Alex had to pull out at mile 16 due to a small injury. He was running very well up until mile 14 or so when he fell behind a little bit and couldn't seem to keep the pace. I ran with him for a while and typical Alex, insisted we continue on at our regular pace. He was concerned about us and our training and would not permit us to slow down. Good on you Alex. You're a good man and a very strong runner.

Next week most of us are running The Police Half Marathon. The plan is to meet at the Zoo Parking Lot 30 minutes before race time. I'm hoping to break 2:00 hours (actually I'd love to beat last year's 1:55) but I make no promise! You're welcome to join me if you'd like. Remember to start hydrating at least three days before race day and enjoy the pasta! See you on the hills!

Sunday, 11.32 miles (cycling) speed. I arrived at the Duck Pond at 9 AM, waited ten minutes, no one showed, so I did 3 or 4 circuits of Assiniboine Park. It was quite windy so the shelter from the trees was much appreciated. I concentrated on cadence and form. It was great tucking in on the arrow bars and flying along at 20 + mph (on the bike you measure speed, not pace). While I was cycling at the park there was a 10 k foot race and eco-challenge cut through the park. It was a great little ride. Fast and fast!

Week Total Distance = 36.58 (running), 11.32 (cycling).

Tuesday, April 8, 2008

Week of April 7 to April 13

Congratulations to David and Lynda who are running the Boston Marathon on Monday, April 21. This will be David's 26th marathon and Lynda's 21st.  Little known fact about Boston Marathon... at 39 feet it is the narrowest start line of all marathons.  I hear it's all downhill after Heart Break Hill.  I read somewhere that 0.1 of 1% of the world's population have run a marathon.  I wonder what the stat is for for 21 marathons or 26 marathons... 0.000001?!   God speed, David and Lynda, good luck to you and all others who have qualified for the most prestigious run ever!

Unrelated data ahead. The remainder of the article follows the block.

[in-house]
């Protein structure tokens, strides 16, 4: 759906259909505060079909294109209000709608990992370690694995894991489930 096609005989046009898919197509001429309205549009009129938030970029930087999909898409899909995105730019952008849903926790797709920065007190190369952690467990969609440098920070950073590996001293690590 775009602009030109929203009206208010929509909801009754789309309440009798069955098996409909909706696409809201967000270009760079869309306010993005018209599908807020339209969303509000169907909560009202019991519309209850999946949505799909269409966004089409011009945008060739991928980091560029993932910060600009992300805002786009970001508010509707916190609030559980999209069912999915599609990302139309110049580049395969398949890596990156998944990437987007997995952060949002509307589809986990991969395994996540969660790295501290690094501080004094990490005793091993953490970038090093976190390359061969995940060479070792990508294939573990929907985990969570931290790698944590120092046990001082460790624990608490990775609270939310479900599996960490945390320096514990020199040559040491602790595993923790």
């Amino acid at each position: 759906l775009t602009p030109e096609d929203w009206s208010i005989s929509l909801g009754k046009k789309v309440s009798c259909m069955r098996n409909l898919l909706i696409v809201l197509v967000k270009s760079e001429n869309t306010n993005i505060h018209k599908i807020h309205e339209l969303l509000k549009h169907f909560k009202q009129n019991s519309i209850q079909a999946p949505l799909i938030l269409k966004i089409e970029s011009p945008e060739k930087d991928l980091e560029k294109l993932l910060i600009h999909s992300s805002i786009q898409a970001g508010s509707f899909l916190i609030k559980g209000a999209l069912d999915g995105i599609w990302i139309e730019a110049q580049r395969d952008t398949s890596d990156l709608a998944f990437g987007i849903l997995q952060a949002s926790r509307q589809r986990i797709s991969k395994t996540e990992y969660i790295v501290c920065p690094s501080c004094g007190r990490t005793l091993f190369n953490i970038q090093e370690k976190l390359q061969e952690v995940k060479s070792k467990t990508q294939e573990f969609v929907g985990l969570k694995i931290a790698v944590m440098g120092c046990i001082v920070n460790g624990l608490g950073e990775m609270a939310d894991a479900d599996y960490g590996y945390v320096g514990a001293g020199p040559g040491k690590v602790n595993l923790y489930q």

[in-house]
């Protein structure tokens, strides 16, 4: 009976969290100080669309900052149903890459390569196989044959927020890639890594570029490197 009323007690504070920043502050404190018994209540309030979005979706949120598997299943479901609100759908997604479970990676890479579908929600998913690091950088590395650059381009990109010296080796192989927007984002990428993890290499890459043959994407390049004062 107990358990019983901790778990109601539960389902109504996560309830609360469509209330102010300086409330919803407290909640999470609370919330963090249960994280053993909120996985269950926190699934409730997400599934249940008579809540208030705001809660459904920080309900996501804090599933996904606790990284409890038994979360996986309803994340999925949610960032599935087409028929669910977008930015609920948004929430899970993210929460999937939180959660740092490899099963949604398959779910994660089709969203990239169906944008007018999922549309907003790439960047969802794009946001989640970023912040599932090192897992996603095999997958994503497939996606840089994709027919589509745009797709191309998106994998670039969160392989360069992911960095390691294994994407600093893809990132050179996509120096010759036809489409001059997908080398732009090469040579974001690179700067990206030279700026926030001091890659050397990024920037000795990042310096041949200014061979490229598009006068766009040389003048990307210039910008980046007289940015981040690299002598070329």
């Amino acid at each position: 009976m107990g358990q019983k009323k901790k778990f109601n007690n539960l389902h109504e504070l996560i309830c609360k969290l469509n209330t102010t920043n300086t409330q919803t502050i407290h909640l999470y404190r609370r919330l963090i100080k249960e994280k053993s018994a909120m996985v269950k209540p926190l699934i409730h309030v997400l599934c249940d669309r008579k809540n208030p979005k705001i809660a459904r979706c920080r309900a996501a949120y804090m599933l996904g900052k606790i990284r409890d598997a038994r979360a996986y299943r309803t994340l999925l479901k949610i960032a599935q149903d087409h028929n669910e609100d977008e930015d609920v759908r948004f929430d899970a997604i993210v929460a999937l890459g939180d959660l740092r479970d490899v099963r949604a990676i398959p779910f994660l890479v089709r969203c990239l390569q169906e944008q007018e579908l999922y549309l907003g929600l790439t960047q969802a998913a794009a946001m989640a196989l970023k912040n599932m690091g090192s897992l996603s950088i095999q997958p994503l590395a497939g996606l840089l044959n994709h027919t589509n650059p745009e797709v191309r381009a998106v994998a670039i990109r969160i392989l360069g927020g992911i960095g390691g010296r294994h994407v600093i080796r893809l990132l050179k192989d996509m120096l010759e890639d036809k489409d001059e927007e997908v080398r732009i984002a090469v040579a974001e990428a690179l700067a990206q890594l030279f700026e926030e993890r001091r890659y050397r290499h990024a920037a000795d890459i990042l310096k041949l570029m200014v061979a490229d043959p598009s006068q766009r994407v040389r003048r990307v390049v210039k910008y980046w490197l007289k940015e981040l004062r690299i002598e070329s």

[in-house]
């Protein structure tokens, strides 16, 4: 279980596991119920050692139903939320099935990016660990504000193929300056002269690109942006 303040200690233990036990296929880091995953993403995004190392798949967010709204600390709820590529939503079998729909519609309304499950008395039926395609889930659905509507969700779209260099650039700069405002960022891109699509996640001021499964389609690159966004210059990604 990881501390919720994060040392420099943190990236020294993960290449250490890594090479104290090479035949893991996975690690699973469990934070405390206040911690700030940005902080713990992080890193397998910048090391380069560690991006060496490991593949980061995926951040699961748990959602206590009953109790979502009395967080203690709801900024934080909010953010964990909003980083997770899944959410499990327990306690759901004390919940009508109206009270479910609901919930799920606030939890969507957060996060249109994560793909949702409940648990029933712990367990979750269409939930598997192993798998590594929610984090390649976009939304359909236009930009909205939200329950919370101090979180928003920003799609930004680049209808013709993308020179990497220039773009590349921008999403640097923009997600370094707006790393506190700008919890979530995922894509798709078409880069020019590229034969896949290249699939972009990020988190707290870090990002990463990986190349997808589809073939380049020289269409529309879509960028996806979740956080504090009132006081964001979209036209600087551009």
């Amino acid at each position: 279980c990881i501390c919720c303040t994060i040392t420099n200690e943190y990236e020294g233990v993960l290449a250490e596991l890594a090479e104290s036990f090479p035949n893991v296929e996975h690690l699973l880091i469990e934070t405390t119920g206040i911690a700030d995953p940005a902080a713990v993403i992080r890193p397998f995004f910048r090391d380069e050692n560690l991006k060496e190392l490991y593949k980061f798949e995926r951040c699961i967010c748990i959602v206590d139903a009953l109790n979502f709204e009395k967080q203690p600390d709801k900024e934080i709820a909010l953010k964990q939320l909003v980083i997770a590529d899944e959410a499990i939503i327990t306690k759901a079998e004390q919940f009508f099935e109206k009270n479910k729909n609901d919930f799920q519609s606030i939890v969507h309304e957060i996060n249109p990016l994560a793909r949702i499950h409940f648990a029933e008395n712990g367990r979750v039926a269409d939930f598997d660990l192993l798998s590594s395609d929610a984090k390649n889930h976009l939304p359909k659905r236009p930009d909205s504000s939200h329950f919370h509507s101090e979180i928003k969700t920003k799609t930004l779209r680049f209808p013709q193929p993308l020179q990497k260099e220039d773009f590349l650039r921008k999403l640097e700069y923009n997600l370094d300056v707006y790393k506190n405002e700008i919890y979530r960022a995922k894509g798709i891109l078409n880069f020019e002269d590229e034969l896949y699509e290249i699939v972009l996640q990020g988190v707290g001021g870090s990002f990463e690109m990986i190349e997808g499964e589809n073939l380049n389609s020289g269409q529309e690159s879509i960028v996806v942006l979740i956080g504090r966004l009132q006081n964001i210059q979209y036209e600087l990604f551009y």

Good luck to Jen who is running the Salt Lake City Marathon on Saturday, April 19, her second marathon.
Chatter on ...
Thank you Vivian for teaching me to "burp" my Garmin.  It has been acting up for the last couple of long runs.  Vivian suggested I delete my history to make room for new data.  I did that and took it for a test drive today and all is well!  Thanks Vivian!
I have decided to register for the  Twin City Marathon on October 5.  I tried to attend this past October, but it was full by the time I got my act together.  Jen thinks she might be ready for a half marathon by then so we might be a team.  Thank you Rod and Dinu for talking about it this morning over coffee... your talk inspired me to take the leap.  Registration starts this Friday and is limited to 11,000 runners (up 500 from 2007).  Last year they sold out in 20 days so if you're interested you better get the Visa card out and click.